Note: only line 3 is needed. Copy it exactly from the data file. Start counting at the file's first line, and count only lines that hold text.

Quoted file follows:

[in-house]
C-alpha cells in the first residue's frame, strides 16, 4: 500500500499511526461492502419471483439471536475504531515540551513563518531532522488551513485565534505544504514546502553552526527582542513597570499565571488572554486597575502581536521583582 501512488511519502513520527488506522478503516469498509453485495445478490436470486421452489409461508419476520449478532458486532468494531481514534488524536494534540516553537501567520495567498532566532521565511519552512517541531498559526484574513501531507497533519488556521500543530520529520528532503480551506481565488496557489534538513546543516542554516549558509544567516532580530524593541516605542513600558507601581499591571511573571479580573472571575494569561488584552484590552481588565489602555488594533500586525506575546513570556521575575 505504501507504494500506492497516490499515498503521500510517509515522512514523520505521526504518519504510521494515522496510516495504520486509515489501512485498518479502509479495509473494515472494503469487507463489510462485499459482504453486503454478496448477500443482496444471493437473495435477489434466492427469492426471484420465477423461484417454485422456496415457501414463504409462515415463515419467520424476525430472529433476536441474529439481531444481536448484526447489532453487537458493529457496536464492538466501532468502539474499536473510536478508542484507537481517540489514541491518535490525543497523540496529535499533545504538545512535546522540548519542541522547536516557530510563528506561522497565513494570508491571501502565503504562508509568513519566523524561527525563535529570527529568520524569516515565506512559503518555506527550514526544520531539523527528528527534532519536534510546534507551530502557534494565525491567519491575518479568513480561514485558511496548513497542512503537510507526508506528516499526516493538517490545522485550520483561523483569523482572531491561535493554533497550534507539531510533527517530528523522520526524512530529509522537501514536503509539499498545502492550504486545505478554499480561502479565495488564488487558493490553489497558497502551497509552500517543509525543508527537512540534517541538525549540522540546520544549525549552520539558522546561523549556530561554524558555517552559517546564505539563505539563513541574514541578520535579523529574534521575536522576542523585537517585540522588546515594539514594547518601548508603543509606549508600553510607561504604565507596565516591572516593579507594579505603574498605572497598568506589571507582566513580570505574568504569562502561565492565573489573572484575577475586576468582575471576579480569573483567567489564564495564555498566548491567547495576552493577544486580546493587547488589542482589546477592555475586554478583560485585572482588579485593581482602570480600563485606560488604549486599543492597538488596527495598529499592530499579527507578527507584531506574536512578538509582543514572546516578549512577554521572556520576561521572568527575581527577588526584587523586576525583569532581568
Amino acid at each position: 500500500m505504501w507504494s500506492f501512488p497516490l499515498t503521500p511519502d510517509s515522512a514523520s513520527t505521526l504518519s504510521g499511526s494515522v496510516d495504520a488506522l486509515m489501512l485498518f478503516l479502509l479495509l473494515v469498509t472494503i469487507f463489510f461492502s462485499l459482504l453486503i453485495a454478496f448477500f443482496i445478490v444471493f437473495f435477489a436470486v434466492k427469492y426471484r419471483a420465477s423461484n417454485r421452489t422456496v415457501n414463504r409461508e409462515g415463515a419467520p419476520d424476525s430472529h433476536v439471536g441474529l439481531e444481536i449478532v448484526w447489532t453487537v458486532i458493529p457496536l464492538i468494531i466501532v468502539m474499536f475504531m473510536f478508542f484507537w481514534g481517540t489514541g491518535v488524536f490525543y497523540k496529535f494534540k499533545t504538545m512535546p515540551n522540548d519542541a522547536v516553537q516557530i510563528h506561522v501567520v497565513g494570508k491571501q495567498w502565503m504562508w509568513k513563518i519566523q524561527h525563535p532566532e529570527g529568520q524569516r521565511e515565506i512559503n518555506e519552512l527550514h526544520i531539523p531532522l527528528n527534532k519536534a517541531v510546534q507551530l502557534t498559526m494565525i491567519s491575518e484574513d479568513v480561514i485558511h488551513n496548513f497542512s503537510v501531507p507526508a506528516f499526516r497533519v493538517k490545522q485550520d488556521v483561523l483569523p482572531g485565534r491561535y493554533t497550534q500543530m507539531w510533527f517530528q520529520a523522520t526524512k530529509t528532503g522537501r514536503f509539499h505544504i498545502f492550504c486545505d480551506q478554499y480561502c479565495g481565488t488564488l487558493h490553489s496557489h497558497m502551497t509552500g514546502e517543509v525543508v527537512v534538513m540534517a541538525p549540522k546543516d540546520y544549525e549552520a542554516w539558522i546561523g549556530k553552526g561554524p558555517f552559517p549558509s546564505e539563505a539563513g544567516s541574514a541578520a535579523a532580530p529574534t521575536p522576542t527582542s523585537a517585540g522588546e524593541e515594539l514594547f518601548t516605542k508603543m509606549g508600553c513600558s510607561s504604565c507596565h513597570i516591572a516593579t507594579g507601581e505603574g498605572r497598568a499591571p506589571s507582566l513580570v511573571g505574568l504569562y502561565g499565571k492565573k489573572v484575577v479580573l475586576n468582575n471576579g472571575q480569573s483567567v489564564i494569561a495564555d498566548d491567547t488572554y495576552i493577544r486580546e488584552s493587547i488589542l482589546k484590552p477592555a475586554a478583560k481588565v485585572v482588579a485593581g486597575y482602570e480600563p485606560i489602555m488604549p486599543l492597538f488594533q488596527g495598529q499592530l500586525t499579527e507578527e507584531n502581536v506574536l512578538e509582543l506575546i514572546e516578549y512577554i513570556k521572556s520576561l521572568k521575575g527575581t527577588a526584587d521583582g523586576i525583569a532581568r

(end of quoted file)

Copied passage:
Amino acid at each position: 500500500m505504501w507504494s500506492f501512488p497516490l499515498t503521500p511519502d510517509s515522512a514523520s513520527t505521526l504518519s504510521g499511526s494515522v496510516d495504520a488506522l486509515m489501512l485498518f478503516l479502509l479495509l473494515v469498509t472494503i469487507f463489510f461492502s462485499l459482504l453486503i453485495a454478496f448477500f443482496i445478490v444471493f437473495f435477489a436470486v434466492k427469492y426471484r419471483a420465477s423461484n417454485r421452489t422456496v415457501n414463504r409461508e409462515g415463515a419467520p419476520d424476525s430472529h433476536v439471536g441474529l439481531e444481536i449478532v448484526w447489532t453487537v458486532i458493529p457496536l464492538i468494531i466501532v468502539m474499536f475504531m473510536f478508542f484507537w481514534g481517540t489514541g491518535v488524536f490525543y497523540k496529535f494534540k499533545t504538545m512535546p515540551n522540548d519542541a522547536v516553537q516557530i510563528h506561522v501567520v497565513g494570508k491571501q495567498w502565503m504562508w509568513k513563518i519566523q524561527h525563535p532566532e529570527g529568520q524569516r521565511e515565506i512559503n518555506e519552512l527550514h526544520i531539523p531532522l527528528n527534532k519536534a517541531v510546534q507551530l502557534t498559526m494565525i491567519s491575518e484574513d479568513v480561514i485558511h488551513n496548513f497542512s503537510v501531507p507526508a506528516f499526516r497533519v493538517k490545522q485550520d488556521v483561523l483569523p482572531g485565534r491561535y493554533t497550534q500543530m507539531w510533527f517530528q520529520a523522520t526524512k530529509t528532503g522537501r514536503f509539499h505544504i498545502f492550504c486545505d480551506q478554499y480561502c479565495g481565488t488564488l487558493h490553489s496557489h497558497m502551497t509552500g514546502e517543509v525543508v527537512v534538513m540534517a541538525p549540522k546543516d540546520y544549525e549552520a542554516w539558522i546561523g549556530k553552526g561554524p558555517f552559517p549558509s546564505e539563505a539563513g544567516s541574514a541578520a535579523a532580530p529574534t521575536p522576542t527582542s523585537a517585540g522588546e524593541e515594539l514594547f518601548t516605542k508603543m509606549g508600553c513600558s510607561s504604565c507596565h513597570i516591572a516593579t507594579g507601581e505603574g498605572r497598568a499591571p506589571s507582566l513580570v511573571g505574568l504569562y502561565g499565571k492565573k489573572v484575577v479580573l475586576n468582575n471576579g472571575q480569573s483567567v489564564i494569561a495564555d498566548d491567547t488572554y495576552i493577544r486580546e488584552s493587547i488589542l482589546k484590552p477592555a475586554a478583560k481588565v485585572v482588579a485593581g486597575y482602570e480600563p485606560i489602555m488604549p486599543l492597538f488594533q488596527g495598529q499592530l500586525t499579527e507578527e507584531n502581536v506574536l512578538e509582543l506575546i514572546e516578549y512577554i513570556k521572556s520576561l521572568k521575575g527575581t527577588a526584587d521583582g523586576i525583569a532581568r